Figure 2

(A) Force-extension curves of the RNA-DNA handles without an insert (red) and with the P5ab RNA (black) in 10 mM Mg2+. Stretching and relaxing curves are superimposed. Inset, detail of force-extension trace showing hopping. Right inset, force-extension curves for the RNA hairpin without Mg2+. (B) Probability of opening versus force in Mg2+was obtained by summing a normalized histogram of hairpins opened versus force. Data are from 36 consecutive pulls of one molecule. Solid line, probability p(E) of a two-state system:p(E) = 1 (1 +e E/kBT). Best-fit (least squares) values, ΔG(F 1/2) = 193 ± 6 kJ mol−1, Δx = 22 ± 1 nm (12). (C) Length versus time traces of the RNA hairpin at various constant forces in 10 mM Mg2+. (D) The logarithm of the equilibrium constant in Mg2+ plotted as a function of force (error bar = 1 SD). (E) Detail of the stretching (blue) and relaxing (green) force-extension curves of the P5abcΔA molecule taken at low and high loading rates in 10 mM Mg2+.

Several force-extension traces showed the molecule's extension jumping between two values when the force was within ∼1 pN of the unfolding plateau (Fig. 2A, left inset). We investigated this bi-stability by imposing a constant force on the molecule with feedback-stabilized optical tweezers capable of maintaining a preset force within ±0.05 pN by moving the beads closer or further apart. Then, the end-to-end distance of the P5ab hairpin hopped back and forth by ∼18 nm, signaling the repeated folding and unfolding of a single RNA molecule. As in the pulling experiments, transitions between the two states were unresolvably fast (<10 ms) and without intermediates. By increasing the pre-set force, it was possible to tilt the folded⇔unfolded equilibrium toward the unfolded state and thus directly to control the thermodynamics and kinetics of RNA folding in real time (Fig. 2C). As the force was increased, the molecule spent more time in the extended open form and less time in the short folded form.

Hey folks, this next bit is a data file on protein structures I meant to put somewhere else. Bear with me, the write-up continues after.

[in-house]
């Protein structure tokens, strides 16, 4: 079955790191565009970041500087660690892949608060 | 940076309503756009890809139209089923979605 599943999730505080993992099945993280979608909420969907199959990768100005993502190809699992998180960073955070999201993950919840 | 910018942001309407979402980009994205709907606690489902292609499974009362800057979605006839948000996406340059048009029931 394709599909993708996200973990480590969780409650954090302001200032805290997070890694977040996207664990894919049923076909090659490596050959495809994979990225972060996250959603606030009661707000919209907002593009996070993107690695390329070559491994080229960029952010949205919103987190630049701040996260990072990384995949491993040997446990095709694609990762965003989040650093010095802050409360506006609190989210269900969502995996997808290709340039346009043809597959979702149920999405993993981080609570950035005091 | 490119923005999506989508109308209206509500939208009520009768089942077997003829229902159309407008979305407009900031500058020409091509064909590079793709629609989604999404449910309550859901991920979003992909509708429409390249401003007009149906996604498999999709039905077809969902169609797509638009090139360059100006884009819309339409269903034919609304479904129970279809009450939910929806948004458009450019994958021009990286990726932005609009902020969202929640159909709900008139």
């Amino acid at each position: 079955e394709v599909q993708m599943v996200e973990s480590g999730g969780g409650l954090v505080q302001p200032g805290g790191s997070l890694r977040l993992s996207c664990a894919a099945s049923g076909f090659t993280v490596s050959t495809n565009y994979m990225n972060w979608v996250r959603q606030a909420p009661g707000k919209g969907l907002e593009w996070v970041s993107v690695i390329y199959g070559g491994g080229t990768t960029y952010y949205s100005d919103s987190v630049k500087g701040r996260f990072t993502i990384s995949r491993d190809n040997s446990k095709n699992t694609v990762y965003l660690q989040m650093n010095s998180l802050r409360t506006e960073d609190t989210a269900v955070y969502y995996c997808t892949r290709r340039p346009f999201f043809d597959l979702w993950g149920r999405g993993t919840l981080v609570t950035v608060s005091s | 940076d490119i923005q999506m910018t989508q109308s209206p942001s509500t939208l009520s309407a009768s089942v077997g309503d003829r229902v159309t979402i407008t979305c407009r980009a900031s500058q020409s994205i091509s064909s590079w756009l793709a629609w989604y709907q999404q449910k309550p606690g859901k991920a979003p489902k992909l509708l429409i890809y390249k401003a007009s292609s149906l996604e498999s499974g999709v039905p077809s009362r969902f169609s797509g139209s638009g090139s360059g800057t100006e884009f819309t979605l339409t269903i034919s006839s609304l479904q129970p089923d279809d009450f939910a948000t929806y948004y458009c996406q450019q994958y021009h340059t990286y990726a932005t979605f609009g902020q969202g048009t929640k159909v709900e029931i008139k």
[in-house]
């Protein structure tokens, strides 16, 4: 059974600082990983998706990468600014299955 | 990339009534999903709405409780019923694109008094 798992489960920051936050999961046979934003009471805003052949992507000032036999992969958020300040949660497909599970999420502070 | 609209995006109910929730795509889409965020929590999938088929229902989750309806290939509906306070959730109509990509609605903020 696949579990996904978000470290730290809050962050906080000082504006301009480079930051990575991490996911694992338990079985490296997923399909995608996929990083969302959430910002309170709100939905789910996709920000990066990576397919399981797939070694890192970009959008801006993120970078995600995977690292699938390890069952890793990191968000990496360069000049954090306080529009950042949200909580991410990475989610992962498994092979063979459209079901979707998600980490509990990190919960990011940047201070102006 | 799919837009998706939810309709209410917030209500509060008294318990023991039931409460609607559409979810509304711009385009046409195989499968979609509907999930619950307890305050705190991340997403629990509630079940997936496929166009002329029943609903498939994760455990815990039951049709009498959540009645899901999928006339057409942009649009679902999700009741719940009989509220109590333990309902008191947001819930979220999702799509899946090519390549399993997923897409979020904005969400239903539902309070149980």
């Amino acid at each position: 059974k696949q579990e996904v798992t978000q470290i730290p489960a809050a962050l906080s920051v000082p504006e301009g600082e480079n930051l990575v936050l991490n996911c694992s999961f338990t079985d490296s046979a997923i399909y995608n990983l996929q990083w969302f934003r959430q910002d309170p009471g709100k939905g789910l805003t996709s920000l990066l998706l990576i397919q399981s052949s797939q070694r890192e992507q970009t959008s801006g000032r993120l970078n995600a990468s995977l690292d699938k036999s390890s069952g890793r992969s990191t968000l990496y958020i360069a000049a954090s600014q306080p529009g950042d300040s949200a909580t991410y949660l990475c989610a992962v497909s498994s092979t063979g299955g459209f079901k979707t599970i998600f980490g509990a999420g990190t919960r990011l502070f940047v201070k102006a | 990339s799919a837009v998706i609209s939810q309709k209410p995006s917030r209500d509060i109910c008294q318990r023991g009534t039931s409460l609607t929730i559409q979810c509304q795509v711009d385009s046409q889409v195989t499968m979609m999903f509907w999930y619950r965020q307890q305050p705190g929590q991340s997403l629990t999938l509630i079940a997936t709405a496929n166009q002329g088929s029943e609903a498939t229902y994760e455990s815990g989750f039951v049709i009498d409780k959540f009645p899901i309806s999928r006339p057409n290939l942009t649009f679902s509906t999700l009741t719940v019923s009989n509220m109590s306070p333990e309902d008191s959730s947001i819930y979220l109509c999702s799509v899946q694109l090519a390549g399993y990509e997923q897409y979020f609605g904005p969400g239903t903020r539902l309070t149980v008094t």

Whether hopping can be observed with a particular type of RNA depends on the time resolution of the instrument, its drift rate, and the kinetic barrier to folding/unfolding as determined by the potential energy surface of the molecule (12). In the instrument we used, hopping could be observed for rates between approximately 0.05 Hz and 20 Hz.

A ratio of the average lifetimes of the molecule in the two states yields the equilibrium constant K(F) for folding/unfolding at that force (Fig. 2D). Linear extrapolation ofK(F) to zero force, and correction for free energy reduction due to tethering (as above), yields a ΔG of 156 ± 8 kJ mol−1, which coincides with the ΔG values obtained from stretching and the predicted value. Therefore, three different methods of measuring P5ab's unfolding ΔG give similar results: (i) the fit to the distribution of opening forces, (ii) the average area under the folding/unfolding plateau, and (iii) the ratio of folded and unfolded lifetimes.

The sensitivity of RNA hopping to external force is determined by the force-dependent length difference between the unfolded and folded forms, Δx(F). In particular, an expression analogous to the van't Hoff formula holds: d lnK (F)/dF = Δx(F)/kBT(17). Indeed, the slope of the ln Kversus F plot (Fig. 2D) multiplied by kBTis 23 ± 4 nm, and the Δx(F 1/2) value thus obtained is within experimental error of the value from the length-time trace (18 ± 2 nm, Table 1) (18).